LOUISVILLE, KY. - The story of a heroic seven-day flight from India to Washington was revealed here when an American nurse became the first woman to receive a U.S. Air Medal.
  Second Lt. Elsie S. Ott, of Long Island, N.Y., 29-year-old air evacuation nurse of the First Troop Carrier Command, received the award at presentation ceremonies at an air base near here. The woman lieutenant was cited for nursing five seriously-ill officers and soldiers on the long air trip.
  She was serving at a hospital in India when called upon to make the flight. She told reporters, "I was the envy of all the other nurses."


  If you get plain ordinary dysentery, you're in training for that USC track team. But if you waltz with an ameba, you've got amebic dysentery and then, brother, you are definitely in one hell of a shape!
  The disease comes from a couple of cute youngsters called "dysentery bacilli" and "amebic hystolica." You'll find them all over the place like a herd of sheep.
  These kids live in improperly washed vegetables and crockery and particularly enjoy cozy little corners like the cracks in Ram Lahl's best china. They also ride about (on passes) in human carriers, revel in contaminated milk products, and hold field days in bazaars and sidewalk food wagons. You'll even find them in contaminated drinking water.
  It seems a little silly to tell you about the symptoms as nobody has ever missed them yet.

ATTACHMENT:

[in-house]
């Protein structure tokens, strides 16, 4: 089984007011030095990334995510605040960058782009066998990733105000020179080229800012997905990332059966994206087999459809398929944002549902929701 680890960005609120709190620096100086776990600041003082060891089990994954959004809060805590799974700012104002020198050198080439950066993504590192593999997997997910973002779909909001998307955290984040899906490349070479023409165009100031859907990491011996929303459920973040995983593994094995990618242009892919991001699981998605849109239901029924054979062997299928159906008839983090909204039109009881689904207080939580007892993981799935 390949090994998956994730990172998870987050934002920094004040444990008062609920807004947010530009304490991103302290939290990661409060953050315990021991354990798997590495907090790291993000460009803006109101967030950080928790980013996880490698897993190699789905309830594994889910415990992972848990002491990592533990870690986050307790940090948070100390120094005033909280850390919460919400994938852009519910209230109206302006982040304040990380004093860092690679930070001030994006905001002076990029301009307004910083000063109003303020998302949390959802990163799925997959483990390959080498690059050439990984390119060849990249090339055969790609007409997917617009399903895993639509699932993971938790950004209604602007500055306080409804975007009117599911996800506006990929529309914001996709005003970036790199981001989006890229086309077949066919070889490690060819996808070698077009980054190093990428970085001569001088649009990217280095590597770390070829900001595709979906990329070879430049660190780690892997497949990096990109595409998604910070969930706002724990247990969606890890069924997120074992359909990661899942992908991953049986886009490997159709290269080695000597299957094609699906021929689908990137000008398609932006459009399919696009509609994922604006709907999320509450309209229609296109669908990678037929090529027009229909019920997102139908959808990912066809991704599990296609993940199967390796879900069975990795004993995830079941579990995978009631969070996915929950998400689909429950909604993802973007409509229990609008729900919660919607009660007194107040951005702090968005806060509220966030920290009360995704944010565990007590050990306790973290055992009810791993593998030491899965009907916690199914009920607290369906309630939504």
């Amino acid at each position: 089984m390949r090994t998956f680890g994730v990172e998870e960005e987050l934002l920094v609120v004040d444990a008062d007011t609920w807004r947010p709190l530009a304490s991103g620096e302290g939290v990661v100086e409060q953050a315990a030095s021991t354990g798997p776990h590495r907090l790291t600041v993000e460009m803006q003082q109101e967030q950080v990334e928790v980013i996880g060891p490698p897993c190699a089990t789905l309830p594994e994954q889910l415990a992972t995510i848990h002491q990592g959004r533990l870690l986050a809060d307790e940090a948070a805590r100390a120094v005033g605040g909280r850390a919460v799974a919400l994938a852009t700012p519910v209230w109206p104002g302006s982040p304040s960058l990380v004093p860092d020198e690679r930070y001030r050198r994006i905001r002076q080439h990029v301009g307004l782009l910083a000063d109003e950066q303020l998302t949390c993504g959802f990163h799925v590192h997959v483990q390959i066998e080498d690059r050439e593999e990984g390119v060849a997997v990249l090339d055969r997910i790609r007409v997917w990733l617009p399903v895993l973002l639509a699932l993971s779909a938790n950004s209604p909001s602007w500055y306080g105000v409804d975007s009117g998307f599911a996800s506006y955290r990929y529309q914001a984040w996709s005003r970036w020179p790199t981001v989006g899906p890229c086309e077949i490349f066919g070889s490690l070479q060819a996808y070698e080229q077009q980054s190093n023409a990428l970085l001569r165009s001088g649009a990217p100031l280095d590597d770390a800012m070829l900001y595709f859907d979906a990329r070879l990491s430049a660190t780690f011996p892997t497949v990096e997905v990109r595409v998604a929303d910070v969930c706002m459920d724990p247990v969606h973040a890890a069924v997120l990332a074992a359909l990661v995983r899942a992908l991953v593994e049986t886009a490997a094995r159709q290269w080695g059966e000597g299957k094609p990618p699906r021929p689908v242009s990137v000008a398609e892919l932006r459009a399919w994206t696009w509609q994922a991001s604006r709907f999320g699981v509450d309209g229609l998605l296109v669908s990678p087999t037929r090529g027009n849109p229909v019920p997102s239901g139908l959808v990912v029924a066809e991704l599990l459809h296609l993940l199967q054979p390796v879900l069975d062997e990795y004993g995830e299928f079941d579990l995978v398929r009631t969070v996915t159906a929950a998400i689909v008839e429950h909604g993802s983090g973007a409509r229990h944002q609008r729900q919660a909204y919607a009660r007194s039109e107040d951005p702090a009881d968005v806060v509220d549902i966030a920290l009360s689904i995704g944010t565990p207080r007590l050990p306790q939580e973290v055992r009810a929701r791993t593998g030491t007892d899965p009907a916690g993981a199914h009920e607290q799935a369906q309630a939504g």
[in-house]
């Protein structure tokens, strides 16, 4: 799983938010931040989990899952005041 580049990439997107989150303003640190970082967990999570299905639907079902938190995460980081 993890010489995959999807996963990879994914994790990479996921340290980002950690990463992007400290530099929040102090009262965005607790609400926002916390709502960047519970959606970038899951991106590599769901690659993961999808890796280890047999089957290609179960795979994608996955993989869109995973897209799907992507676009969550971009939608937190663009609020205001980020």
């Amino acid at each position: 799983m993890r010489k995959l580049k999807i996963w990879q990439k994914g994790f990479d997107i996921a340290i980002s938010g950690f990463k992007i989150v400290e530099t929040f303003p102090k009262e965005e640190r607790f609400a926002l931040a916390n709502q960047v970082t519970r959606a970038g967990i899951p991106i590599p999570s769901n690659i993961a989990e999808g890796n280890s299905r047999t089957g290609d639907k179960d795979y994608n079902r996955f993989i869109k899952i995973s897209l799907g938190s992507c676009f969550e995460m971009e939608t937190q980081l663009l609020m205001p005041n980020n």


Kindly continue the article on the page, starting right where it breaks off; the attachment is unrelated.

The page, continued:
Briefly, however, you'll get a belly-ache, put your cakes, pass blood and mucous, have fever and possibly chills and show marked weakness. Maj. L. C. Bevil, Assistant Theater Surgeon, adds this masterful piece of understatement:
  "You'll have loose bowels!"
  Chum, you'll make so many trips to your local latrine that you'll wear a path six inches deep in a concrete runway!
  If you want to avoid this business, do the following: (1) Eat and drink only in places approved by Army authorities - find out in other words, where the medics belly-up for those Scotch and sodas. (2) Throw your chipped plates at your mess sergeant. (3) If you can trace pictures on your plates or cooking utensils, start a fast. (4) Don't eat vegetables or fruits raw unless they've had the old permanganate treatment or a reasonable facsimile thereof.